DIez dia (el domingo, el cinco de febrero)
I woke up to church bells at 4:55 am after getting to bed before 9 pm last night. The first alarm was followed by three other sets of church bells from different directions. The neighbouring rooster came through around 5:30 am.
(By the way, my Day 9 blog is dedicated to Ellen who observed that a rooster features in my daily writing. I somehow kept gallo (rooster) from that day’s account and want to acknowledge that it took some effort not to mention the rooster/s. And a disclaimer: please don’t use my blogs to learn or advance your Spanish: the nouns might be fine, but the pronunciations are not as they appear and my grammar is definitely written like a foreigner. But then I might have a test at the end of my blogs to see how carefully you’ve been following palabras de espanol.)
Back to Day 10 – I get ready to go down around 6 am to make my chai and Laurel requests if I can make her some too. Sunday is fend-for-yourself day and Laurel would rather have me bring her chai than make some coffee after a tremendously tiring hike the day before. I serve her tea in bed and head downstairs to the living room and write my Day 9 blog. Fend-for-yourself means that we don’t have to promptly be in the kitchen by 7:30 am. It feels like a regular Sunday at home, when I sometimes choose to have breakfast at 1 pm. However, Laurel is keen to take pictures of the big market (mercando grande) and I peel myself from much-desired unstructured time and oblige. But within two minutes I have no regrets. The market is bustling with vendors from several surrounding communities. I tell Laurel that I need to walk from end to end before I start to buy and since I want to take some pictures of vendors, I will probably make purchases at those vendors. My journalistic instinct gives me a hard time taking pictures of people without permission or I feel I am intruding. I ask people when I take pictures or take pictures from a distance. A couple of people did say no and I was glad to hear that because I would have said no too!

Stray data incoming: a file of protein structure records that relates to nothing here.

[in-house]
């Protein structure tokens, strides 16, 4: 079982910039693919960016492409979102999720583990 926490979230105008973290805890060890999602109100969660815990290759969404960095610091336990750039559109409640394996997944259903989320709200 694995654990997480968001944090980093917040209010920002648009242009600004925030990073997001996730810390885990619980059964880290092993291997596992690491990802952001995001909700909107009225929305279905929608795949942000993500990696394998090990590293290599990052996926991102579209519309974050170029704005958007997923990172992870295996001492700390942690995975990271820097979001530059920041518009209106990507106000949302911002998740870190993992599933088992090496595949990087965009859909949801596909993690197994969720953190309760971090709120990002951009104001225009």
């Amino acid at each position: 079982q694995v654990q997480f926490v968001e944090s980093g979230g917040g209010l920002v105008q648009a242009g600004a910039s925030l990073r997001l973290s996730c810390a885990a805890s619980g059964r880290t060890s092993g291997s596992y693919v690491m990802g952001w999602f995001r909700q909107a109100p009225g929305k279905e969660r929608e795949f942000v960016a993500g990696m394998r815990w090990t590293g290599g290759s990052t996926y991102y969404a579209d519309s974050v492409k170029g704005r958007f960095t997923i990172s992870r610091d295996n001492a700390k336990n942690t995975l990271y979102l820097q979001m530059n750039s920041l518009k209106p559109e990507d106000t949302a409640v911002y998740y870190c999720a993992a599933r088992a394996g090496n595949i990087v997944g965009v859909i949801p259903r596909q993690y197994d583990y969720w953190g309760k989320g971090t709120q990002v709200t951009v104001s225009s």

Laurel warned me that we should be getting better deals than the ridiculous prices we paid for nuts on Day 8. Not that she was going to help me bargain! Her Scottish blood had fretted for a whole day after we discovered that we’d paid four times the price for peanuts than we should have! I buy water melon, home-made cheese and coconuts. I patiently translate and convince Laurel that we were indeed buying coconuts with pulp and water in it! I really wanted to take pictures of a woman chopping and selling chicken meat out in the open to illustrate the differences between Canada and Guatemala when it comes to Food Safe. In spite of our strict guidelines, it’s foreigners who are faced with a weaker immune system here while locals are fine!
A variety of colours and merchandise is glory to my eyes!
We store our food at home and go to meet our classmate Penny from Saskatchewan for brunch. We spent 2-1/2 hours together talking about our common love for dance and some personal stories. Laurel goes home and Penny and I move coffee shops to work on our Spanish.
By the time I reach home, Laurel was ready for a swim in the lake. The day before we had scouted the best spot to get into the water. It involved jumping off rocks rather than a beach. The water was a bit cool for my Indian blood, so I was content splashing my feet in the water while Laurel swam.
It was the perfect day to test the waters of Lake Atitlan
Shower and laundry and we’re ready to meet Penny for supper. Once again, I notice how the locals help us with the language when we are placing our meal order. A 8-year old vendor comes in to sell purses made by him to support his music lessons and two of us buy in to his story. After dinner, we walk from one end of downtown to the other to find a place where Penny might be able to lead me through an Argentinian Tango, but all the places that are bellowing music are filled with slightly inebriated young tourists watching the Super Bowl!
Asi Penny, hasta luego – So Penny, until next time.